Printing Techniques Glossary – Phase 2

So, we’re looking at some more print techniques in this post – printing techniques phase two, which follows on from phase one as promised! This should give you some more insight into the print techniques that are available, and the best products and garments for these to be executed on. Remember though, whilst some print techniques cannot be carried out on certain materials, it is also down to taste! So if you are feeling a little spoilt for choice and struggling to decide which one you would prefer, get in touch and we will give you the best advice we can, in order to help you decide which print technique is best for you!


Mug Printing/Ceramic Transfer:
promotional mugThe print technique used for mugs involves using a special paper. The paper has been edited by the silkscreen technique, and is then pasted on to the product and placed into an oven. Yes – an oven! The heating process from the oven transfers the ink to the mug, et voila! You have a pretty neat printed mug.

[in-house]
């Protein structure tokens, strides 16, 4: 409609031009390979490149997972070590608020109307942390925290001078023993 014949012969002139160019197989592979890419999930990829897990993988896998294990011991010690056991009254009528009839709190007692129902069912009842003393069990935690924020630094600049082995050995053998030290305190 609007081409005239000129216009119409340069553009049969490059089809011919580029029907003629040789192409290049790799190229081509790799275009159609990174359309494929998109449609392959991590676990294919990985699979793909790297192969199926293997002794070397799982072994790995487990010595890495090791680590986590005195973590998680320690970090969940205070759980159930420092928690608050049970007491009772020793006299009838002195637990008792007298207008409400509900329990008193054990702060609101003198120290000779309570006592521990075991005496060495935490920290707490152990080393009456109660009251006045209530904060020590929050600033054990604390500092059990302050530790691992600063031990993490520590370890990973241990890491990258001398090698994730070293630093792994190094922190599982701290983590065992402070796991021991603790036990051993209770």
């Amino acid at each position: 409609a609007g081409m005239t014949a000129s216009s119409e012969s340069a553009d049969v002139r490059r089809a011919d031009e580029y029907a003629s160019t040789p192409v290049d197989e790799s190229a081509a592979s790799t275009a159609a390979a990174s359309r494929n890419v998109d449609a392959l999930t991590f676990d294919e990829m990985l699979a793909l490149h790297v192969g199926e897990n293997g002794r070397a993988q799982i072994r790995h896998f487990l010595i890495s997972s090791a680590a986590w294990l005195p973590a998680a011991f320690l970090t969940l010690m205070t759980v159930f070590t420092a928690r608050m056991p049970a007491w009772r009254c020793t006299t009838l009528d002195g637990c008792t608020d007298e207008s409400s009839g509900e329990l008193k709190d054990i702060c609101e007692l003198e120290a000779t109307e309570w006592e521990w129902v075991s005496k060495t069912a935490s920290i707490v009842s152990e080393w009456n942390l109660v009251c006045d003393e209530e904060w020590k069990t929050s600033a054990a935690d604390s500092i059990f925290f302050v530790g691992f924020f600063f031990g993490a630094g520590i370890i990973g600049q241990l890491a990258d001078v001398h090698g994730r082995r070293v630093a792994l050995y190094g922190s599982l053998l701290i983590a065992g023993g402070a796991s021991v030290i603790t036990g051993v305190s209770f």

Promotional Brochure
Let’s go through the process. A flexible rubber plate is wrapped around a cylinder for speed and control. As the substrate moves under the printing plate, it is pressed against the printing plate by another roller, and the ink is transferred onto the substrate. A separate plate is needed for each individual colour. This printing technique is often used for printing carrier bags and paper products, although not so much these days.



Bleed Printing:

promotional bagsPrinters cannot print right to the edge of a sheet – which can sometimes destroy people’s visions of what they want to create. No fear – just because printers can’t get the job done, doesn’t mean it is impossible! To create the effect, the printer must use a sheet which is larger than document size. Then the printer prints beyond the edge of the document size (usually 3mm per side), then cuts the sheet down to the document size. This print technique is great for bags that need an edge-to-edge design.




Flash Curing:
flash curingThis print technique is one that makes it possible to cure plastisol ink while the garment is still on the press. Flash cure technology has played a key role in the advancement of nylon, dark-garment, multicolour and many other types of textile screen printing.






Remember, these are just a few techniques to give you a brief idea of what is out there in the printing world. There are many other print techniques out there that are available, to suit all of your printing needs! If you need any more information or have any enquiries, use the contact section to get in touch.


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